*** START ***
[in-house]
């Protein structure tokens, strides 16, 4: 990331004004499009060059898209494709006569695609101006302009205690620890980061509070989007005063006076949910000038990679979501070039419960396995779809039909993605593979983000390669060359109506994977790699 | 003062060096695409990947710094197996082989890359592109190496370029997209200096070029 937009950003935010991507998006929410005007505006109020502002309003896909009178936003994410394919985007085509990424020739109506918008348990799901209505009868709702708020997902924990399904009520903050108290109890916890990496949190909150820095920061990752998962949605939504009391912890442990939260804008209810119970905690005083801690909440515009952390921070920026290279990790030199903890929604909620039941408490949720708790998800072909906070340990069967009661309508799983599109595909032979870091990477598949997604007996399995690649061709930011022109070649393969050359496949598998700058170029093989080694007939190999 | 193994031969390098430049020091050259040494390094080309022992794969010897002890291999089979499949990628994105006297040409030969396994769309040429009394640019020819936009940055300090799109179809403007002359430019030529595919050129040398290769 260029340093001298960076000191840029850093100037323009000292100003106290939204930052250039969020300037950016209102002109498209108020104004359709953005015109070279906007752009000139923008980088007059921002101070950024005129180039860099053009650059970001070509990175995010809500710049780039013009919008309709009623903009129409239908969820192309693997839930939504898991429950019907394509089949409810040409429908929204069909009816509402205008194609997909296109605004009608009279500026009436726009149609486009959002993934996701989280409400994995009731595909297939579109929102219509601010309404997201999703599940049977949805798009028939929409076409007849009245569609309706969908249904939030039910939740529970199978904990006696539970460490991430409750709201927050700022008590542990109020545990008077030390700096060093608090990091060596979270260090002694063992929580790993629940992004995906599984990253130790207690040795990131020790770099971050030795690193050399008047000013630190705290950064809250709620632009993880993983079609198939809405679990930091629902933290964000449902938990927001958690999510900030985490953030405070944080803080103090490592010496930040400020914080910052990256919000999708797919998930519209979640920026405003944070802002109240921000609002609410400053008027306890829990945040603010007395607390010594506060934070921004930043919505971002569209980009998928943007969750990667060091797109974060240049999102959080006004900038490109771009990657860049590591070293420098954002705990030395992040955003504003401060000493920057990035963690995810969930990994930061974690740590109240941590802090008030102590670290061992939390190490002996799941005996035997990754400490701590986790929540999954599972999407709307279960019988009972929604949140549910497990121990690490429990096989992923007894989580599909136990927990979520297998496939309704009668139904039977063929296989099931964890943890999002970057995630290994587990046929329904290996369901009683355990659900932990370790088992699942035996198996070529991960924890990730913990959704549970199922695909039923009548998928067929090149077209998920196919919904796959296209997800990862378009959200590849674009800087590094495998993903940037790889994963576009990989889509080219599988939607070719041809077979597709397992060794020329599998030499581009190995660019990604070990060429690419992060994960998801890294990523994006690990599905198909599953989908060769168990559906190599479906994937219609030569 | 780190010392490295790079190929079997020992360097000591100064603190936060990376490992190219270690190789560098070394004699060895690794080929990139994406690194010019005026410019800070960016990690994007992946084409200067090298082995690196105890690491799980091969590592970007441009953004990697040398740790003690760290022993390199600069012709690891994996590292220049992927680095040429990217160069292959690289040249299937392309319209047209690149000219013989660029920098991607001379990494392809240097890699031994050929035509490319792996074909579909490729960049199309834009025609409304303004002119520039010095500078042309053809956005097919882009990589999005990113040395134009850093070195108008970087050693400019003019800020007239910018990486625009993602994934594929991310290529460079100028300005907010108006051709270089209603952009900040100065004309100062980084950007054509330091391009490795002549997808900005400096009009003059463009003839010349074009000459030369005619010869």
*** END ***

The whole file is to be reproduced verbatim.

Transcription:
[in-house]
């Protein structure tokens, strides 16, 4: 990331004004499009060059898209494709006569695609101006302009205690620890980061509070989007005063006076949910000038990679979501070039419960396995779809039909993605593979983000390669060359109506994977790699 | 003062060096695409990947710094197996082989890359592109190496370029997209200096070029 937009950003935010991507998006929410005007505006109020502002309003896909009178936003994410394919985007085509990424020739109506918008348990799901209505009868709702708020997902924990399904009520903050108290109890916890990496949190909150820095920061990752998962949605939504009391912890442990939260804008209810119970905690005083801690909440515009952390921070920026290279990790030199903890929604909620039941408490949720708790998800072909906070340990069967009661309508799983599109595909032979870091990477598949997604007996399995690649061709930011022109070649393969050359496949598998700058170029093989080694007939190999 | 193994031969390098430049020091050259040494390094080309022992794969010897002890291999089979499949990628994105006297040409030969396994769309040429009394640019020819936009940055300090799109179809403007002359430019030529595919050129040398290769 260029340093001298960076000191840029850093100037323009000292100003106290939204930052250039969020300037950016209102002109498209108020104004359709953005015109070279906007752009000139923008980088007059921002101070950024005129180039860099053009650059970001070509990175995010809500710049780039013009919008309709009623903009129409239908969820192309693997839930939504898991429950019907394509089949409810040409429908929204069909009816509402205008194609997909296109605004009608009279500026009436726009149609486009959002993934996701989280409400994995009731595909297939579109929102219509601010309404997201999703599940049977949805798009028939929409076409007849009245569609309706969908249904939030039910939740529970199978904990006696539970460490991430409750709201927050700022008590542990109020545990008077030390700096060093608090990091060596979270260090002694063992929580790993629940992004995906599984990253130790207690040795990131020790770099971050030795690193050399008047000013630190705290950064809250709620632009993880993983079609198939809405679990930091629902933290964000449902938990927001958690999510900030985490953030405070944080803080103090490592010496930040400020914080910052990256919000999708797919998930519209979640920026405003944070802002109240921000609002609410400053008027306890829990945040603010007395607390010594506060934070921004930043919505971002569209980009998928943007969750990667060091797109974060240049999102959080006004900038490109771009990657860049590591070293420098954002705990030395992040955003504003401060000493920057990035963690995810969930990994930061974690740590109240941590802090008030102590670290061992939390190490002996799941005996035997990754400490701590986790929540999954599972999407709307279960019988009972929604949140549910497990121990690490429990096989992923007894989580599909136990927990979520297998496939309704009668139904039977063929296989099931964890943890999002970057995630290994587990046929329904290996369901009683355990659900932990370790088992699942035996198996070529991960924890990730913990959704549970199922695909039923009548998928067929090149077209998920196919919904796959296209997800990862378009959200590849674009800087590094495998993903940037790889994963576009990989889509080219599988939607070719041809077979597709397992060794020329599998030499581009190995660019990604070990060429690419992060994960998801890294990523994006690990599905198909599953989908060769168990559906190599479906994937219609030569 | 780190010392490295790079190929079997020992360097000591100064603190936060990376490992190219270690190789560098070394004699060895690794080929990139994406690194010019005026410019800070960016990690994007992946084409200067090298082995690196105890690491799980091969590592970007441009953004990697040398740790003690760290022993390199600069012709690891994996590292220049992927680095040429990217160069292959690289040249299937392309319209047209690149000219013989660029920098991607001379990494392809240097890699031994050929035509490319792996074909579909490729960049199309834009025609409304303004002119520039010095500078042309053809956005097919882009990589999005990113040395134009850093070195108008970087050693400019003019800020007239910018990486625009993602994934594929991310290529460079100028300005907010108006051709270089209603952009900040100065004309100062980084950007054509330091391009490795002549997808900005400096009009003059463009003839010349074009000459030369005619010869």